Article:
February 27, 2021 

Atlanta Dream sold to Larry Gottesdiener; Renee Montgomery in ownership group

After ten years of owning the franchise, Mary Brock and Kelly Loeffler completed the sale Friday

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Logo credit: Atlanta Dream

After ten years of being owned by Dream Too, LLC, Mary Brock and Kelly Loeffler’s ownership group, the Atlanta Dream have been sold.

Larry Gottesdiener, chairman of the real estate investment group Northland, is now the majority owner of the franchise. Northland’s president, Suzanne Abair, and former Dream player Renee Montgomery round out the ownership group. Gottesdiener declined to comment Friday on the specific percentages but said that Abair and Montgomery will be in charge of most of the day-to-day operations. Montgomery is now the first former player to be a WNBA team owner and executive.

The sale of the Dream franchise comes after months of speculation and rumors about what the WNBA was going to do about Loeffler. Ever since the former senator sent a letter to WNBA Commissioner Cathy Engelbert over the summer stating her distaste for the league’s social justice mission, Loeffler and the WNBA have been at odds.

Many players were vocal in their desire for Loeffler to no longer be a team owner, but Engelbert said the league was not going to force Loeffler to sell. Numerous people, including LeBron James, indicated a desire to purchase the team, and in January, the Atlanta Journal-Constitution reported that a sale was near. On Friday, the sale became official and Loeffler’s tenure as a WNBA owner came to an end.

“Last year, 2020, the players of the Dream refused to just shut up and dribble,” Gottesdiener said in a teleconference on Friday. “They found their collective voice and the world listened. We are inspired by these brave women who navigated sports and activism in the midst of a pandemic, and we want to celebrate and honor them. We are particularly proud to be stewards of this team, in this city, at this time.”

Gottesdiener has made attempts to purchase teams in the past, most notably the Pittsburgh Penguins in 2006. That bid fell through when the NHL said he wouldn’t be allowed to move the franchise to Hartford, Conn.

Purchasing the Dream is Gottesdiener’s first major move to support women’s sports, but he said Friday that he’s been a fan of women’s basketball for decades. He specifically mentioned the 1995 UConn team and the WNBA’s “We Got Next” campaign in 1997 as touchpoints on his women’s basketball journey.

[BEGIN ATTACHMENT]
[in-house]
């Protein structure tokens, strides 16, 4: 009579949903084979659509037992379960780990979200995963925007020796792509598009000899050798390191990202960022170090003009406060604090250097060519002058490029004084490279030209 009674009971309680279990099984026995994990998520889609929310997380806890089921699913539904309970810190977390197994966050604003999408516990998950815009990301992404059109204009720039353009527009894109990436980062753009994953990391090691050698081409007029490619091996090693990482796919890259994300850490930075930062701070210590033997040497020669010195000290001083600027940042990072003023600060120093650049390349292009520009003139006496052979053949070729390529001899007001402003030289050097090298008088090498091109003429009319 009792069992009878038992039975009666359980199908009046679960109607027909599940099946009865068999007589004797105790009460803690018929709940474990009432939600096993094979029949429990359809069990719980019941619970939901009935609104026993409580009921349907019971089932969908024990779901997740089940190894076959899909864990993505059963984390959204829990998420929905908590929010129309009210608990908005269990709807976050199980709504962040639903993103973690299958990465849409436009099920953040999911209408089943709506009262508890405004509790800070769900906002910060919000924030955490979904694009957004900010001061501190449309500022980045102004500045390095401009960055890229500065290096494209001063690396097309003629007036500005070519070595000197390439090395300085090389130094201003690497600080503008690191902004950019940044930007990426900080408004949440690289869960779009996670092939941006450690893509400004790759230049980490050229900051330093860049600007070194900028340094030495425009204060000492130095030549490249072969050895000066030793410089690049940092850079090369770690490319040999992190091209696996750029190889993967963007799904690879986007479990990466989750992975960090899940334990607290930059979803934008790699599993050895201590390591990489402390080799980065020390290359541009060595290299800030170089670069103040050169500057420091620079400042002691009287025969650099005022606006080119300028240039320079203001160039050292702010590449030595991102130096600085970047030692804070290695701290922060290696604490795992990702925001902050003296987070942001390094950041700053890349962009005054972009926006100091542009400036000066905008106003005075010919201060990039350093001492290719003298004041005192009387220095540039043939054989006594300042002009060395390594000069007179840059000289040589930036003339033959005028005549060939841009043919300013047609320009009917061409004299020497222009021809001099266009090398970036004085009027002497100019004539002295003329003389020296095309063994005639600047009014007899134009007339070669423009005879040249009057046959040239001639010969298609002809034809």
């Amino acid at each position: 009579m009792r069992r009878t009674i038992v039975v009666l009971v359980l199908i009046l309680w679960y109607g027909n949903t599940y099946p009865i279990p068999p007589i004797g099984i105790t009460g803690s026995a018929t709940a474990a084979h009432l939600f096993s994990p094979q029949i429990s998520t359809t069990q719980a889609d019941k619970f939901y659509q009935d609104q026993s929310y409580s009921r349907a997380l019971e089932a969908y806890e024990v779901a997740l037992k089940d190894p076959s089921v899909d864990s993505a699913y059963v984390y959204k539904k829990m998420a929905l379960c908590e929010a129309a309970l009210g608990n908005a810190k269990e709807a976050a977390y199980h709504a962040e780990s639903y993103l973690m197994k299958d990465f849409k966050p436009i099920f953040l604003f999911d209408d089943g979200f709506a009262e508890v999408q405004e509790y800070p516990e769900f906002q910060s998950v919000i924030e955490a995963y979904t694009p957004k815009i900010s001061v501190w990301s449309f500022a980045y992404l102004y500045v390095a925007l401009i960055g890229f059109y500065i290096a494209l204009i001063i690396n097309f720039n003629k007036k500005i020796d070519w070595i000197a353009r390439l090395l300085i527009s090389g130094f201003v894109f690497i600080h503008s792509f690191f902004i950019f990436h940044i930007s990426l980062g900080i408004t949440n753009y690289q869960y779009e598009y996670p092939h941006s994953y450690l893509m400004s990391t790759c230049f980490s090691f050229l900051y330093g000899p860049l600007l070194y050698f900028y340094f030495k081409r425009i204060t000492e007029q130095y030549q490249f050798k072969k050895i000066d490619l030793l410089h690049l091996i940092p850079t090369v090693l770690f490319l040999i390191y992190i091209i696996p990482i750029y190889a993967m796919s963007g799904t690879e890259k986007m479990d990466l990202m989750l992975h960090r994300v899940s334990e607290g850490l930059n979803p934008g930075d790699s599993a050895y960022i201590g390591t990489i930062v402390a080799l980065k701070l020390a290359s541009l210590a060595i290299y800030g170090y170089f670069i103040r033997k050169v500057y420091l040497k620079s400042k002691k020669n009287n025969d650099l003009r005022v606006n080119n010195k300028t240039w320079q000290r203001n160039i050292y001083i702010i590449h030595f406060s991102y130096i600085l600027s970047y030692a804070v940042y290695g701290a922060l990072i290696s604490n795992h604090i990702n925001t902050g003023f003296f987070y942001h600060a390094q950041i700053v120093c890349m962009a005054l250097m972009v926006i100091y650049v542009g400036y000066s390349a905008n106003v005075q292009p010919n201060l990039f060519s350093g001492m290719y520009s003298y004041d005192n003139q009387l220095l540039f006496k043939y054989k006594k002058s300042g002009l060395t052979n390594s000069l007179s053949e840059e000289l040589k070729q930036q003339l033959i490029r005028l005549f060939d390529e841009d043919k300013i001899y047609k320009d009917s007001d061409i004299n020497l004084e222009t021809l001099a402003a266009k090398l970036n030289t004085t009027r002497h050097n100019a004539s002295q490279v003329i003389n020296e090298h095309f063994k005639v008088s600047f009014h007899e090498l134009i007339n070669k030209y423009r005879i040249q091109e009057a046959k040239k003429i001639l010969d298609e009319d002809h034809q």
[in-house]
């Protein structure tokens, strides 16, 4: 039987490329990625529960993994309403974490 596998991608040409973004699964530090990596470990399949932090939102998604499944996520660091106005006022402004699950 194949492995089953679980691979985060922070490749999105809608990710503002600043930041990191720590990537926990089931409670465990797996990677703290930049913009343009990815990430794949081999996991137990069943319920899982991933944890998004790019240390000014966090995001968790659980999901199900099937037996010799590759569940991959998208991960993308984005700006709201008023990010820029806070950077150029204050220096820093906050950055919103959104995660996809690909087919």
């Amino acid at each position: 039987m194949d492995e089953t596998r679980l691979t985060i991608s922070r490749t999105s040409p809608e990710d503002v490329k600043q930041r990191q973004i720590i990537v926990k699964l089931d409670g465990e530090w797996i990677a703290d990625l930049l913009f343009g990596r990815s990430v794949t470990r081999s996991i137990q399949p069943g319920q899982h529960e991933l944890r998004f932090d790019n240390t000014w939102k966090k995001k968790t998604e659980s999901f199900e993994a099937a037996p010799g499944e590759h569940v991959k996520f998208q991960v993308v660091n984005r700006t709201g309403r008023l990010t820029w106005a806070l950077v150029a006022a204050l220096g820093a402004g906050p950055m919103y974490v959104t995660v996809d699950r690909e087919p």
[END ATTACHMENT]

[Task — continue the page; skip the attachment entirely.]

“I think what really got me to become a supporter and hopefully a champion of women’s sports was having a really gritty first-born daughter who was so pissed off that the high school team didn’t have a girls’ wrestling team that she went out and competed on the men’s team,” Gottesdiener said. “And I think I’d finally add that I’m surrounded by really strong, thoughtful women in my personal and professional life, present company included – I’m referring to Renee and Suzanne.

“I believe in them. I support them whenever they ask for support, and I think this was just an opportunity to expand that support for women’s sports generally but women’s basketball particularly. It’s an amazing game, and I think the next 25 years of the W are going to be explosive.”

Atlanta Dream guard Renee Montgomery dribbles during a WNBA game against the Connecticut Sun on June 21, 2019. Photo credit: Chris Poss

Now that Loeffler is out of the league, the next big question facing the Dream is whether the team will remain in Atlanta. Gottesdiener unequivocally stated that he has no plans to move the franchise, and though he doesn’t maintain a residence in Atlanta, Montgomery calls Atlanta home and will be the day-to-day face for ownership in town.

“This is an Atlanta asset,” Gottesdiener said. “We’re stewards of it. We hope to build something that all of Atlanta will be proud of. On the business side, Atlanta has been a target market for us (at Northland) and it became a target market for us about five years ago on the real estate side, and we think it’s a really dynamic, vibrant city. We’re excited to be here, and this is an Atlanta asset. The Dream isn’t going anywhere.”

Added Montgomery: “I’m really excited because we need to be a part of the Atlanta fabric, of the Atlanta culture, and so I’m going to be trying to connect the two with the help, like I said, of Suzanne and Larry and all the other staff that work at the Dream, and that’s going to be one of the things that we’re going to try to do right away.”

Atlanta is notoriously a city of transplants, which should mean that there is a large group of sports fans who don’t have a hometown WNBA team to support and can become Dream fans. A young, progressive city should be able to throw itself behind a young, progressive league, but tapping into that demographic will take work by the new Dream ownership. Montgomery is well positioned to do just that.

“I want the players to feel like, ‘Okay, this is how I want to be seen,’” Montgomery said. “And then the same for the city of Atlanta: Rich in culture, rich in everything. And so I want to embrace that and have the players embrace that and be a part of that culture and be excited to be a part of that, whether it’s in the music culture or the business culture or just women empowerment. We have everything here in Atlanta. So the plan is that we just tap into that.”

Written by Bailey Johnson

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